Montréal’s Jardin botanique is the third-largest botanical garden in the world, after London’s Kew Gardens and Berlin’s Botanischer Garten. The 75-hectare park, which was first opened in 1931, has expanded to contain tens of thousands of species spread across more than 20 themed gardens. Its abundance of flowering plants is carefully tended to bloom in stages. The rose Beds are a sight to Behold in summertime. Climate-controlled greenhouses house cacti, Banana trees and 1500 species of orchid.
The twinning of Montréal with Shanghai gave impetus to plant a Chinese Garden. The ornamental penjing trees from Hong Kong are up to 100 years old. A Ming-dynasty garden is the feature around Lac de Rêve (Dream Lake).
In fall (mid-September to early November), the Chinese Garden dons its most exquisite garb for the popular Magic of Lanterns, when hundreds of handmade silk lanterns sparkle at dusk. Montréalers are devoted to this event and it can feel like it’s standing-room only even though it’s held in a huge garden.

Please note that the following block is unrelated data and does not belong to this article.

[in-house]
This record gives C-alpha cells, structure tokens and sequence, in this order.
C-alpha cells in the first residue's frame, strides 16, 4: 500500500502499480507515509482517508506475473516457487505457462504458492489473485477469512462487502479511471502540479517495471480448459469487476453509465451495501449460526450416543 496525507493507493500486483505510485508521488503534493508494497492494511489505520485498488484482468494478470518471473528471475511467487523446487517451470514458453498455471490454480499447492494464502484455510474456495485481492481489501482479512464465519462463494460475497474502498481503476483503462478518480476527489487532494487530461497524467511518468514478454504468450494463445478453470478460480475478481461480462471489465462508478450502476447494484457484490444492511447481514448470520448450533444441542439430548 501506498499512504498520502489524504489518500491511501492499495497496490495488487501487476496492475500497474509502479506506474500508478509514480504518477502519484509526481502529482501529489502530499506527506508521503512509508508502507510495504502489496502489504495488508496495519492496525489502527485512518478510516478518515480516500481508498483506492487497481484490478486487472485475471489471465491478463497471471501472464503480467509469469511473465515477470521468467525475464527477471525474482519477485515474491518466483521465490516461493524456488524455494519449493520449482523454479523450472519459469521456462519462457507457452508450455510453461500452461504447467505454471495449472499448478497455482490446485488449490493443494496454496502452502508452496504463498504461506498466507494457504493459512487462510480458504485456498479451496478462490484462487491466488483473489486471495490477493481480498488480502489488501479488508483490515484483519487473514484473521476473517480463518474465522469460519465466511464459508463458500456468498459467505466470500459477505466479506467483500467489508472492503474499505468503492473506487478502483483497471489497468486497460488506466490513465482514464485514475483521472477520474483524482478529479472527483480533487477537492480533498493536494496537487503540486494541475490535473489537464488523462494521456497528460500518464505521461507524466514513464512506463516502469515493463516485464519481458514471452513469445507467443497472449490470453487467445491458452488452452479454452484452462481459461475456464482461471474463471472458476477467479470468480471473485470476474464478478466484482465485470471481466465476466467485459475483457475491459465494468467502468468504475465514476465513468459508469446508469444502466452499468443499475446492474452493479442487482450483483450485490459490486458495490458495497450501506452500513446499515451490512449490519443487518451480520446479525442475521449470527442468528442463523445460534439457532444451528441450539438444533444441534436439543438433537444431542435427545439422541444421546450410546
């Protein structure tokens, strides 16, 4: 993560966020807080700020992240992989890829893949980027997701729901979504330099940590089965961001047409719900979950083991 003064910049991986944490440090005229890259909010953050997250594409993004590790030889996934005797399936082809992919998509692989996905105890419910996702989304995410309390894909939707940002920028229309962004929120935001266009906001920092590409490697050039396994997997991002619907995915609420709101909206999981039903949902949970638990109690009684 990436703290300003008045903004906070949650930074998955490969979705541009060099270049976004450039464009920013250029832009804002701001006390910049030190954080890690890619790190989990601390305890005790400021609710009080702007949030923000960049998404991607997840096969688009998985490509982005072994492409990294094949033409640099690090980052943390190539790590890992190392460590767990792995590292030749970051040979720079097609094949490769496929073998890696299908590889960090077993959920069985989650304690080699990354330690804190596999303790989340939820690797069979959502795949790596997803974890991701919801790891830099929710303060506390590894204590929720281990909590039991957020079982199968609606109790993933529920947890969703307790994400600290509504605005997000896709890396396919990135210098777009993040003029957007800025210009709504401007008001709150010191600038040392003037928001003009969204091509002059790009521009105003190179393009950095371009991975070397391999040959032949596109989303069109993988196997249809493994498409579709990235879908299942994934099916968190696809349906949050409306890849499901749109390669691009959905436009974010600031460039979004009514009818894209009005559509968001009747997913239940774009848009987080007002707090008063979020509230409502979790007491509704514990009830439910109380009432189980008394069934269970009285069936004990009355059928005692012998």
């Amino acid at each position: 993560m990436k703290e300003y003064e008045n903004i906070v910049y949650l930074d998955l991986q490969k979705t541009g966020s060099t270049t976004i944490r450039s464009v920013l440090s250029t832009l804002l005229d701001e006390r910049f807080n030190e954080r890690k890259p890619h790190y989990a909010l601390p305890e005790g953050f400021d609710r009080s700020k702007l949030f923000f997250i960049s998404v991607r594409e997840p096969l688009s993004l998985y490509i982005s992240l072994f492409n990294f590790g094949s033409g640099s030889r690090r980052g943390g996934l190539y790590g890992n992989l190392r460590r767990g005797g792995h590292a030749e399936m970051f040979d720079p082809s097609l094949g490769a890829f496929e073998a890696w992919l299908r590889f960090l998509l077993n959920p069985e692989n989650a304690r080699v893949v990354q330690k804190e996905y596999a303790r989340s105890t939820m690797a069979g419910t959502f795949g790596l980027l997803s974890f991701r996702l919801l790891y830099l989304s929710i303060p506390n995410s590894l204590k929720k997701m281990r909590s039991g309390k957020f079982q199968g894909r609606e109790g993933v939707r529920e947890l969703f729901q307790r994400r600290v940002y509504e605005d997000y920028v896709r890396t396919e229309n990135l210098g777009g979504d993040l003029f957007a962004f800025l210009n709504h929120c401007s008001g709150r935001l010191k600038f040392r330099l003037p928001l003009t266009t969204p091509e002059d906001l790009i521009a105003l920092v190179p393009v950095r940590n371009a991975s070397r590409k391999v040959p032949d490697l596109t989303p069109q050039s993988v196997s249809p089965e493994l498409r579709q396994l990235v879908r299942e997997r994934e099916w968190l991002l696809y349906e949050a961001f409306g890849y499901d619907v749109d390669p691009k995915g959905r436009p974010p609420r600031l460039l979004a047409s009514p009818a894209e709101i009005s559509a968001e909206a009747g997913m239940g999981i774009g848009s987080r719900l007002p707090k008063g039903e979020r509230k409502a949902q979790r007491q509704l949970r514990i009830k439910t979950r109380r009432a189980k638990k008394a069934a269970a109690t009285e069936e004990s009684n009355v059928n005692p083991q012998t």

These artworks were created in Canada by International Mosaiculture of Montreal, the leaders in the art form known as mosaiculture.
Just how are these amazing artworks formed? “Each sculpture is a living, sophisticated evolution of the traditional ‘stuffed topiary technique,” states the Garden. “Thousands of meticulously groomed annuals are planted into soil-and-sphagnum moss filled netting covering the steel forms – hidden works of artisanship themselves – to carpet the skeletons in colorful patterns. Complex irrigation systems beneath the surface of the sculptures allow the plants to grow – and the creatures to flourish – in Atlanta’s summer heat.”